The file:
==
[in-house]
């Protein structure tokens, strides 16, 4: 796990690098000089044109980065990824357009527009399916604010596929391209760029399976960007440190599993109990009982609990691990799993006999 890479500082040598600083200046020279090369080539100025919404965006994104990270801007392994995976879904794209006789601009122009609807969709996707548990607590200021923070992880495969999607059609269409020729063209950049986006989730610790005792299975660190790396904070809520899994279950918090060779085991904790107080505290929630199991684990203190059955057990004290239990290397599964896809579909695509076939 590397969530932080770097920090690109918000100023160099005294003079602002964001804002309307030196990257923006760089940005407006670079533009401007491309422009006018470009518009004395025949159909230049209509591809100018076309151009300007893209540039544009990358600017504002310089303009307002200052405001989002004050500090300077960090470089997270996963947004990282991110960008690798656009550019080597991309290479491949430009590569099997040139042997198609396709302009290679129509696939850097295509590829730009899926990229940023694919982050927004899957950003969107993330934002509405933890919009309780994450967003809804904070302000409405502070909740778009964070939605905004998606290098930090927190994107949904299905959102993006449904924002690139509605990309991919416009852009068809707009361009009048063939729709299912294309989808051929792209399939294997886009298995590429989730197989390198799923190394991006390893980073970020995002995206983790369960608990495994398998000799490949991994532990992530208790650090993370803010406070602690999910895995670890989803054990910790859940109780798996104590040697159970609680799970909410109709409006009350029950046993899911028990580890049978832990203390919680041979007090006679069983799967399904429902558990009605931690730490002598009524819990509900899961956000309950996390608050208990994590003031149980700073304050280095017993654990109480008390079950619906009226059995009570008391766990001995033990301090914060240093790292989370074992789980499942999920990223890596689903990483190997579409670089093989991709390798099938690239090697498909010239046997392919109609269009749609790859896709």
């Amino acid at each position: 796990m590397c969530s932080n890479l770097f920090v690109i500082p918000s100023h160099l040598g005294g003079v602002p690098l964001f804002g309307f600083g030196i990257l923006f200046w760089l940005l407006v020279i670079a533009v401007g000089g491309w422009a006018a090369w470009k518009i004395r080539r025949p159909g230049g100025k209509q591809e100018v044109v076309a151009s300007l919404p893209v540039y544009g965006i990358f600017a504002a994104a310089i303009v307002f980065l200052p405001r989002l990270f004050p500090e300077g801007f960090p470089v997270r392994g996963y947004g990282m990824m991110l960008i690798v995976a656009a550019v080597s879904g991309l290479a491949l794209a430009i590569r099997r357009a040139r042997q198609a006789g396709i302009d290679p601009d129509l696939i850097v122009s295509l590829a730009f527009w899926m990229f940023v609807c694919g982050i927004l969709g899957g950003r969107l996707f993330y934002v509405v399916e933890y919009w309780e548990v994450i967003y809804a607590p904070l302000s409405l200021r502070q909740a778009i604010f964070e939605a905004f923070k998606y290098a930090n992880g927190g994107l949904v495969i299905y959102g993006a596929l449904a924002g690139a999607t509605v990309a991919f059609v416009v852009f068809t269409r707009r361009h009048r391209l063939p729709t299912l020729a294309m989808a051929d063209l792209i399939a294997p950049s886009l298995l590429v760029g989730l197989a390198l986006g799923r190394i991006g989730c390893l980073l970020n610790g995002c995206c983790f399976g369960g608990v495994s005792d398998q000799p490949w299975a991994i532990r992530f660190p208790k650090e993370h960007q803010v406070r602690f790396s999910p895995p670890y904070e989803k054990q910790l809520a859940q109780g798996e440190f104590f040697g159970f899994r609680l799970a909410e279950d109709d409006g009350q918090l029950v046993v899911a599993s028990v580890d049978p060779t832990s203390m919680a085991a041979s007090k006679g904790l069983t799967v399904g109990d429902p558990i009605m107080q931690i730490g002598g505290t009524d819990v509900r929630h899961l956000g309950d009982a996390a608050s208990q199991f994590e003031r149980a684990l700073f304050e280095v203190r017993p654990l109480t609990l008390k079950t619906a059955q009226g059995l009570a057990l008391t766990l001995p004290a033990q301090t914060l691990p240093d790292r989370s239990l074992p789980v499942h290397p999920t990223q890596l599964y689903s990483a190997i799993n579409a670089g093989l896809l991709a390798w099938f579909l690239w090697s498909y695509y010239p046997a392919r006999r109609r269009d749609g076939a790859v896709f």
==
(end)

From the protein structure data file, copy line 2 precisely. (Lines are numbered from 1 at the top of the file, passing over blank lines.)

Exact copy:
């Protein structure tokens, strides 16, 4: 796990690098000089044109980065990824357009527009399916604010596929391209760029399976960007440190599993109990009982609990691990799993006999 890479500082040598600083200046020279090369080539100025919404965006994104990270801007392994995976879904794209006789601009122009609807969709996707548990607590200021923070992880495969999607059609269409020729063209950049986006989730610790005792299975660190790396904070809520899994279950918090060779085991904790107080505290929630199991684990203190059955057990004290239990290397599964896809579909695509076939 590397969530932080770097920090690109918000100023160099005294003079602002964001804002309307030196990257923006760089940005407006670079533009401007491309422009006018470009518009004395025949159909230049209509591809100018076309151009300007893209540039544009990358600017504002310089303009307002200052405001989002004050500090300077960090470089997270996963947004990282991110960008690798656009550019080597991309290479491949430009590569099997040139042997198609396709302009290679129509696939850097295509590829730009899926990229940023694919982050927004899957950003969107993330934002509405933890919009309780994450967003809804904070302000409405502070909740778009964070939605905004998606290098930090927190994107949904299905959102993006449904924002690139509605990309991919416009852009068809707009361009009048063939729709299912294309989808051929792209399939294997886009298995590429989730197989390198799923190394991006390893980073970020995002995206983790369960608990495994398998000799490949991994532990992530208790650090993370803010406070602690999910895995670890989803054990910790859940109780798996104590040697159970609680799970909410109709409006009350029950046993899911028990580890049978832990203390919680041979007090006679069983799967399904429902558990009605931690730490002598009524819990509900899961956000309950996390608050208990994590003031149980700073304050280095017993654990109480008390079950619906009226059995009570008391766990001995033990301090914060240093790292989370074992789980499942999920990223890596689903990483190997579409670089093989991709390798099938690239090697498909010239046997392919109609269009749609790859896709």